Rows of tiny raised blowfly corneas may be the key to easy manufacturing of biomimetic surfaces, surfaces that mimic the properties of biological tissues, according to a team of Penn State researchers.
"Bioreplication began about 2001 or 2002," said Akhlesh Lakhtakia, Godfrey Binder Professor of Engineering Science and Mechanics. "All the techniques currently available are not conducive to mass replications. In many cases you can make as many replicas as you want, but you need an insect for each replication. This is not good for industrial purposes."
Lakhtakia, working with Drew Patrick Pulsifer, graduate student in engineering science and mechanics; Carlo G. Pantano, distinguished professor of materials science and engineering and director of Penn State's Materials Research Institute; and Raúl José Martín-Palma, professor of applied physics, Universidad Autónomia de Madrid, Spain, developed a method to create macroscale molds or dies that retain nanoscale features.
"We needed an object large enough to manipulate that still had nanoscale features," said Lakhtakia.
The researchers chose blowfly eyes because they have potential application in the manufacture of solar cells. Blowflies have compound eyes that are roughly hemispherical; but within that half sphere, the surface is covered by macroscale hexagonal eyes with nanoscale features.
"These eyes are perfect for making solar cells because they would collect more sunlight from a larger area rather than just light that falls directly on a flat surface," said Lakhtakia.
However, in order to work in a manufactured product, the surface needs to retain the overall design in sufficient detail.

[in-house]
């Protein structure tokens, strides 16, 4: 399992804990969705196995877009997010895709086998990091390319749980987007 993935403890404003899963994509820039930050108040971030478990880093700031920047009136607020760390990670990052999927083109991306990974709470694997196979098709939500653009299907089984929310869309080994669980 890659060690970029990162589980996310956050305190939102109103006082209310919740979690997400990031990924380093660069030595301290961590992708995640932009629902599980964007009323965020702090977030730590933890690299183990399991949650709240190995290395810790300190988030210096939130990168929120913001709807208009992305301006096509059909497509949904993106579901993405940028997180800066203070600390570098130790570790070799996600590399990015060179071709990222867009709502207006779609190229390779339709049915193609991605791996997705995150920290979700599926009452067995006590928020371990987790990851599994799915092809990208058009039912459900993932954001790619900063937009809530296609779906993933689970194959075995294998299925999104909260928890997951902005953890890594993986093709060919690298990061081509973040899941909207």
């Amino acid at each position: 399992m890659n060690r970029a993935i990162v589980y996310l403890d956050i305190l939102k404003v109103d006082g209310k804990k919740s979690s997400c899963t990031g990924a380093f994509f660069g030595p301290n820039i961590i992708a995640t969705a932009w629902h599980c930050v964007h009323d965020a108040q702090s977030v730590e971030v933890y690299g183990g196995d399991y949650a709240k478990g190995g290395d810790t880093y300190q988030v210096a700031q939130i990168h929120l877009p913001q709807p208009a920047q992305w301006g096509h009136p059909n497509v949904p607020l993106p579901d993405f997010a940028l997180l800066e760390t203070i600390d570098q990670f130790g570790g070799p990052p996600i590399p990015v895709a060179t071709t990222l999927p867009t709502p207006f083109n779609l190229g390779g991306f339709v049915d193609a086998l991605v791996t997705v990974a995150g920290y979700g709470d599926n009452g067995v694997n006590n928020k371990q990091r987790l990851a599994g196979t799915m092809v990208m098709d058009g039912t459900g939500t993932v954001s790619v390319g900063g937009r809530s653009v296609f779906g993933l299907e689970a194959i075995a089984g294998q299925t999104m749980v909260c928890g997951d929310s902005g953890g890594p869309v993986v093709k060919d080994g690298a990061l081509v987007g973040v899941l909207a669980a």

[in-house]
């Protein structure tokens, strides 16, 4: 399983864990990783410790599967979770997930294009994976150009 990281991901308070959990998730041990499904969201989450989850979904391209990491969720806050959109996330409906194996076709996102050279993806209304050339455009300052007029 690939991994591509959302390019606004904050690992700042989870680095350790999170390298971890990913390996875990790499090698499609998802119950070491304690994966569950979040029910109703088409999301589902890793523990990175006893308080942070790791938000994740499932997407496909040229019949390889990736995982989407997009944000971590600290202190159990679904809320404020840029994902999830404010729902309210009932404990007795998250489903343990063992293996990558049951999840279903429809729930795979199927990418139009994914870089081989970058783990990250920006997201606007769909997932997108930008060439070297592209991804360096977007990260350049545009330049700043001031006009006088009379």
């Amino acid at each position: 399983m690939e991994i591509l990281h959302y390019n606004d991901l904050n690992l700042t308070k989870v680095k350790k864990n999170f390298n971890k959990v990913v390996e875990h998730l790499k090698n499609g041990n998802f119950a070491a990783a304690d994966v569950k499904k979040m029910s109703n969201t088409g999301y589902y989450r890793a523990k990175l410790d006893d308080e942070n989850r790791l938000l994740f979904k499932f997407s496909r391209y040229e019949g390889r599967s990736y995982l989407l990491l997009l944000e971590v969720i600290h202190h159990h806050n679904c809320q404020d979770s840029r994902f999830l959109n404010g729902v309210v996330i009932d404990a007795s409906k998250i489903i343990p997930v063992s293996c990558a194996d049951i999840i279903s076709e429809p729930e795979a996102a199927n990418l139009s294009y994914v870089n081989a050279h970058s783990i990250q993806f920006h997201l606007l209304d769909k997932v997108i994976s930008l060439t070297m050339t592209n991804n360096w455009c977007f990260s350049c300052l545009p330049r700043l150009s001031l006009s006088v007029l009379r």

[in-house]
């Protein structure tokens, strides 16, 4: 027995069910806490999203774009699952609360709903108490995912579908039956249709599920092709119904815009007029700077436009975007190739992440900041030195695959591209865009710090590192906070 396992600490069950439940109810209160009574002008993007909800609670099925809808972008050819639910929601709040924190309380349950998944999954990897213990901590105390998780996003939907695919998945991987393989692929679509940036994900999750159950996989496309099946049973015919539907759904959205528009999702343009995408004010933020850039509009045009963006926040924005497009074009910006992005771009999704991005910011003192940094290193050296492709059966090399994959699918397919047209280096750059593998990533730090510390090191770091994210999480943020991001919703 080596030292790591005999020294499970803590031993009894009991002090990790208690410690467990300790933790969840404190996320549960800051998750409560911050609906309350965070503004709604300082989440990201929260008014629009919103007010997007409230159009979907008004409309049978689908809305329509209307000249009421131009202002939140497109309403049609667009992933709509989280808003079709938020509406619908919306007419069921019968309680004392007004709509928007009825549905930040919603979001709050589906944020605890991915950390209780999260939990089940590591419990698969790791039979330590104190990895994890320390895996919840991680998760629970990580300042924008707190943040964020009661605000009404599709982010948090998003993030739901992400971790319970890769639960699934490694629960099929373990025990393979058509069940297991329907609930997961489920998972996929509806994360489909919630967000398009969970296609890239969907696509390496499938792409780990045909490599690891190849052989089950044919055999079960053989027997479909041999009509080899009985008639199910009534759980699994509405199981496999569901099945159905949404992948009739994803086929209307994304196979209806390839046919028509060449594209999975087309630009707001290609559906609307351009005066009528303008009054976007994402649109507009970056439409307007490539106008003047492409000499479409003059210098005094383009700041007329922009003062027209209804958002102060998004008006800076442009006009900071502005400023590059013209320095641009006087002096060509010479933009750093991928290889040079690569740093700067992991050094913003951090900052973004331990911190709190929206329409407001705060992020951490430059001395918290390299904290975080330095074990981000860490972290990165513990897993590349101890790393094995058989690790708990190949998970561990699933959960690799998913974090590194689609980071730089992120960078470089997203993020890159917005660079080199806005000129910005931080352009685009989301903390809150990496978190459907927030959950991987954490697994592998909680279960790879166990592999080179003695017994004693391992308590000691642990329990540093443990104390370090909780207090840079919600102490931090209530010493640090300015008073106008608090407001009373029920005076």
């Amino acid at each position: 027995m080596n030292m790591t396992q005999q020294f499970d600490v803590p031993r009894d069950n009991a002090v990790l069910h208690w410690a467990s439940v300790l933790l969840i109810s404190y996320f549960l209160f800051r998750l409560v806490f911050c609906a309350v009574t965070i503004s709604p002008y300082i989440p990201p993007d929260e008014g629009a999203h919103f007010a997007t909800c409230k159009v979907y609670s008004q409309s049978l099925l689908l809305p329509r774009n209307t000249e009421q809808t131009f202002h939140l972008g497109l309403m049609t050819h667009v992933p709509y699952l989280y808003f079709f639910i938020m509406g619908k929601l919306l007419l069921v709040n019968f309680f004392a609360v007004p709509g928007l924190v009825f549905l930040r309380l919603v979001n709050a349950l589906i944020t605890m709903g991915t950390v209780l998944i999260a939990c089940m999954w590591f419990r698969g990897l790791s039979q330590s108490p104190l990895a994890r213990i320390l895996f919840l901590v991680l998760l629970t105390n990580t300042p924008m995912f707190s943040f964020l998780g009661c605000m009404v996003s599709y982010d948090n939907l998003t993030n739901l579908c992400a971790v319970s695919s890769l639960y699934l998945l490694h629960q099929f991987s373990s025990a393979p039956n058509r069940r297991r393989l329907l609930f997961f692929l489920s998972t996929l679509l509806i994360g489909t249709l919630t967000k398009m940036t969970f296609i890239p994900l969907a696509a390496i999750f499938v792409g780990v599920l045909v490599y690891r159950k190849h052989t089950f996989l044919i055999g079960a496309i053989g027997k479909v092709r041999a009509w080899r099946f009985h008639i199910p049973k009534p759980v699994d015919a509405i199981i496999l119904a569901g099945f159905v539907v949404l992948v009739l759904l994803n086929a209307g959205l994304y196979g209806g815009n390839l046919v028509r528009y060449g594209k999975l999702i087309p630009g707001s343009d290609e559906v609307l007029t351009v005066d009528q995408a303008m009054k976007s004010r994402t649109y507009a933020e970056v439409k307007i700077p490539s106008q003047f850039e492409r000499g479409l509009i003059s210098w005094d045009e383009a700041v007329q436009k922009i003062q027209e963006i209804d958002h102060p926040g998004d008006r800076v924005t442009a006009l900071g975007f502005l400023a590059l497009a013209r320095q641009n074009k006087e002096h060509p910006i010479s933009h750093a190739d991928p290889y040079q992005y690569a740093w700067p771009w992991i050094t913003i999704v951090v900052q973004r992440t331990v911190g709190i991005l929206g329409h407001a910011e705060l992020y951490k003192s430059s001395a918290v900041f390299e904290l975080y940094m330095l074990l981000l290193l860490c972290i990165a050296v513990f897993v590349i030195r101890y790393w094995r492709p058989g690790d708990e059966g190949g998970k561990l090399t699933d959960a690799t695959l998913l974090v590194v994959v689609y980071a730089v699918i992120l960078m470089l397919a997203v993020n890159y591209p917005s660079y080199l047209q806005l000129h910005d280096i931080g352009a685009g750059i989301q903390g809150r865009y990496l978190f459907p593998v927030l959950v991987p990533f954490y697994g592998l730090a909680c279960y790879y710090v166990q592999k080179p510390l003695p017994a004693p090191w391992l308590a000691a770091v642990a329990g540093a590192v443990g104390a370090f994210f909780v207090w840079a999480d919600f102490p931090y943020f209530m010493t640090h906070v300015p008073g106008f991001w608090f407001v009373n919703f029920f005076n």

The researchers fixed the fly corneas on a glass substrate and filled the back of the corneas with polydimethylsiloxane, a silicone-based organic polymer, so that the metal covering they apply would not seep behind the eyes. They then deposited nickel on the surface using a modified form of the conformal-evaporated-film-by-rotation technique. In this technique, the researchers thermally evaporate the material that forms the coating in a vacuum chamber. The object receiving the coating is fixed to a holder and rotated about once every two seconds.
The researchers used arrays of nine blowfly eyes coated with 250 nanometers of nickel. This initial template was then electroformed -- a method of electroplating -- to deposit nickel on the back to create a master template half a millimeter thick. The thickness of the master template can be thicker.
"Polymer replicas produced . . . by casting did faithfully reproduce features of a few micrometers and larger in dimensions," the researchers reported in the online edition of Bioinspiration & Biomimetics.
The master template can be used either as a die to stamp the pattern or as a mold. The intention is to use the master die/mold to produce not only daughter dies/molds, but to tile the templates so that they can imprint large areas. The researchers will probably expand their template to include 30 blowfly corneas.
"One of the nice things about a conformal coating like this is, it becomes nanograined," said Lakhtakia. "The surface of the die becomes very smooth so the polymer will probably not stick."
Many biological surfaces exist that could create manufacture surfaces for a variety of applications. The researchers are currently looking at butterfly wings to understand how the surfaces create colors without pigment.
"Interestingly, the emerald ash borer, an insect that has recently become a problem in Pennsylvania, mates by color," said Lakhtakia. "Would lures made from templates of the ash borer skin attract males?"
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